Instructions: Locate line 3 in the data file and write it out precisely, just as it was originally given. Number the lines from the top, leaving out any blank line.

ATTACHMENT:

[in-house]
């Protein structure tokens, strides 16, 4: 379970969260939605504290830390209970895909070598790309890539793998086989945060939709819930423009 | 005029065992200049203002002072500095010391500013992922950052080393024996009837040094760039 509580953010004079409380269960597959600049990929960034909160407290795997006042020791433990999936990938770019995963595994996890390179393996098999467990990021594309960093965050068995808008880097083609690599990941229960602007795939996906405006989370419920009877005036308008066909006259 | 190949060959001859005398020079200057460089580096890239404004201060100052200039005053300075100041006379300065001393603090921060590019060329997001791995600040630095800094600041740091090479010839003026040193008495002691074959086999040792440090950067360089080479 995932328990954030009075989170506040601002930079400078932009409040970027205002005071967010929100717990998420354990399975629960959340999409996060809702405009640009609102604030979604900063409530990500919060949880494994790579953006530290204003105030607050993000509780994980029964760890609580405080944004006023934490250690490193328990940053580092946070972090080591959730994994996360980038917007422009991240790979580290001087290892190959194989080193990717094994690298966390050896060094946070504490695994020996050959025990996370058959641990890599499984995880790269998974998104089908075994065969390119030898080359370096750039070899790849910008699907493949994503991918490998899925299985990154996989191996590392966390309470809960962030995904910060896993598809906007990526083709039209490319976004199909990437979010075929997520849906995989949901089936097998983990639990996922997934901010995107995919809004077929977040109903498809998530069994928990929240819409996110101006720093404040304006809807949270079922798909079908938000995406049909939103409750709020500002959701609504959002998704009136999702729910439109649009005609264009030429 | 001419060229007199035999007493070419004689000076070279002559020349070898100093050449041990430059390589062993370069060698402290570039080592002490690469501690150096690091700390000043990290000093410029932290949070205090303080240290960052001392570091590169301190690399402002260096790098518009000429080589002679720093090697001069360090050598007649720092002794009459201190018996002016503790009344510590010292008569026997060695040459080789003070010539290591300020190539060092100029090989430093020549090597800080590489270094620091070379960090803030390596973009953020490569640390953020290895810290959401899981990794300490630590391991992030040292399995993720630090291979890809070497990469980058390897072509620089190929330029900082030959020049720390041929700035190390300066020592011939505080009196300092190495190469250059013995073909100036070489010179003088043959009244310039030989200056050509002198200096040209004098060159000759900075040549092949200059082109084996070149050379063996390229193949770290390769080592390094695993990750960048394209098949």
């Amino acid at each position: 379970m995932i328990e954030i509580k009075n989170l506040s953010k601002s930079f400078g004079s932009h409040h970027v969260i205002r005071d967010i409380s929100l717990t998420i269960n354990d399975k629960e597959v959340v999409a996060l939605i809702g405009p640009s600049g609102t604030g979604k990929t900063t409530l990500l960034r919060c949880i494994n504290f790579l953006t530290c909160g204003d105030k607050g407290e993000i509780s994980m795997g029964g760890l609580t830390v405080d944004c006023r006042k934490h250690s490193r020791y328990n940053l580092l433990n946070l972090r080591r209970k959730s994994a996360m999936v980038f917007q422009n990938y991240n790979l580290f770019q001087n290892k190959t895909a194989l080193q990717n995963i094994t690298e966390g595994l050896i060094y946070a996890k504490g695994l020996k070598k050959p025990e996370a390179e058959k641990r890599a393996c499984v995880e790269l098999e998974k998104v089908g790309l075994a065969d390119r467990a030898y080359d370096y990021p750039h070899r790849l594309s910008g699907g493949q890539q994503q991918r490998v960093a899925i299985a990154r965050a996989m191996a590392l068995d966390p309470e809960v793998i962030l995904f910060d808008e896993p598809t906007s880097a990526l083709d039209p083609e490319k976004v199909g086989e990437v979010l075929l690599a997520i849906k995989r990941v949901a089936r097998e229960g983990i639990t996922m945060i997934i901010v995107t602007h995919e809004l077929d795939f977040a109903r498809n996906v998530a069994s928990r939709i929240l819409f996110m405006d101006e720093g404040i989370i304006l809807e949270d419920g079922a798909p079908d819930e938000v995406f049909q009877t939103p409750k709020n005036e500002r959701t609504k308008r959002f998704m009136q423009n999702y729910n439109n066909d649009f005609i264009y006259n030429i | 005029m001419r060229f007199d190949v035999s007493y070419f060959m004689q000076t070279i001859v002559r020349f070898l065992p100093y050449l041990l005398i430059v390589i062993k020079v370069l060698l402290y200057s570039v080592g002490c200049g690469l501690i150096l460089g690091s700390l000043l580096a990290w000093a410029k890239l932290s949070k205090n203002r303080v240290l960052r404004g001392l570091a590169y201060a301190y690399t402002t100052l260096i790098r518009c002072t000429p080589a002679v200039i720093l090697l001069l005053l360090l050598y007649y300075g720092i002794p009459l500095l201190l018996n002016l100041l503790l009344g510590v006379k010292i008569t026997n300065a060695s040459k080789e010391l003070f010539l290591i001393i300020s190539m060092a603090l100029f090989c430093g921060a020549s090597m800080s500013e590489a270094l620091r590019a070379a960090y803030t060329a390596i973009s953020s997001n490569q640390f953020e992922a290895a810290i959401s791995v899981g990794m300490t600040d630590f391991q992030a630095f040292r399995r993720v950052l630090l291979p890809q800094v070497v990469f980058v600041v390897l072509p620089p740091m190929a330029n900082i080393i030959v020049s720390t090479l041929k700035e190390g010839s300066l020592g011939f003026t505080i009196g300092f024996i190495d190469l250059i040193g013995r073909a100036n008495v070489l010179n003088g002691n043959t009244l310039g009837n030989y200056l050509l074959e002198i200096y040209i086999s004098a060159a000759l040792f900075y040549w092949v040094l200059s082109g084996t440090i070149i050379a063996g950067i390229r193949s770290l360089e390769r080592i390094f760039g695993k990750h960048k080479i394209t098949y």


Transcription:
């Amino acid at each position: 379970m995932i328990e954030i509580k009075n989170l506040s953010k601002s930079f400078g004079s932009h409040h970027v969260i205002r005071d967010i409380s929100l717990t998420i269960n354990d399975k629960e597959v959340v999409a996060l939605i809702g405009p640009s600049g609102t604030g979604k990929t900063t409530l990500l960034r919060c949880i494994n504290f790579l953006t530290c909160g204003d105030k607050g407290e993000i509780s994980m795997g029964g760890l609580t830390v405080d944004c006023r006042k934490h250690s490193r020791y328990n940053l580092l433990n946070l972090r080591r209970k959730s994994a996360m999936v980038f917007q422009n990938y991240n790979l580290f770019q001087n290892k190959t895909a194989l080193q990717n995963i094994t690298e966390g595994l050896i060094y946070a996890k504490g695994l020996k070598k050959p025990e996370a390179e058959k641990r890599a393996c499984v995880e790269l098999e998974k998104v089908g790309l075994a065969d390119r467990a030898y080359d370096y990021p750039h070899r790849l594309s910008g699907g493949q890539q994503q991918r490998v960093a899925i299985a990154r965050a996989m191996a590392l068995d966390p309470e809960v793998i962030l995904f910060d808008e896993p598809t906007s880097a990526l083709d039209p083609e490319k976004v199909g086989e990437v979010l075929l690599a997520i849906k995989r990941v949901a089936r097998e229960g983990i639990t996922m945060i997934i901010v995107t602007h995919e809004l077929d795939f977040a109903r498809n996906v998530a069994s928990r939709i929240l819409f996110m405006d101006e720093g404040i989370i304006l809807e949270d419920g079922a798909p079908d819930e938000v995406f049909q009877t939103p409750k709020n005036e500002r959701t609504k308008r959002f998704m009136q423009n999702y729910n439109n066909d649009f005609i264009y006259n030429i | 005029m001419r060229f007199d190949v035999s007493y070419f060959m004689q000076t070279i001859v002559r020349f070898l065992p100093y050449l041990l005398i430059v390589i062993k020079v370069l060698l402290y200057s570039v080592g002490c200049g690469l501690i150096l460089g690091s700390l000043l580096a990290w000093a410029k890239l932290s949070k205090n203002r303080v240290l960052r404004g001392l570091a590169y201060a301190y690399t402002t100052l260096i790098r518009c002072t000429p080589a002679v200039i720093l090697l001069l005053l360090l050598y007649y300075g720092i002794p009459l500095l201190l018996n002016l100041l503790l009344g510590v006379k010292i008569t026997n300065a060695s040459k080789e010391l003070f010539l290591i001393i300020s190539m060092a603090l100029f090989c430093g921060a020549s090597m800080s500013e590489a270094l620091r590019a070379a960090y803030t060329a390596i973009s953020s997001n490569q640390f953020e992922a290895a810290i959401s791995v899981g990794m300490t600040d630590f391991q992030a630095f040292r399995r993720v950052l630090l291979p890809q800094v070497v990469f980058v600041v390897l072509p620089p740091m190929a330029n900082i080393i030959v020049s720390t090479l041929k700035e190390g010839s300066l020592g011939f003026t505080i009196g300092f024996i190495d190469l250059i040193g013995r073909a100036n008495v070489l010179n003088g002691n043959t009244l310039g009837n030989y200056l050509l074959e002198i200096y040209i086999s004098a060159a000759l040792f900075y040549w092949v040094l200059s082109g084996t440090i070149i050379a063996g950067i390229r193949s770290l360089e390769r080592i390094f760039g695993k990750h960048k080479i394209t098949y």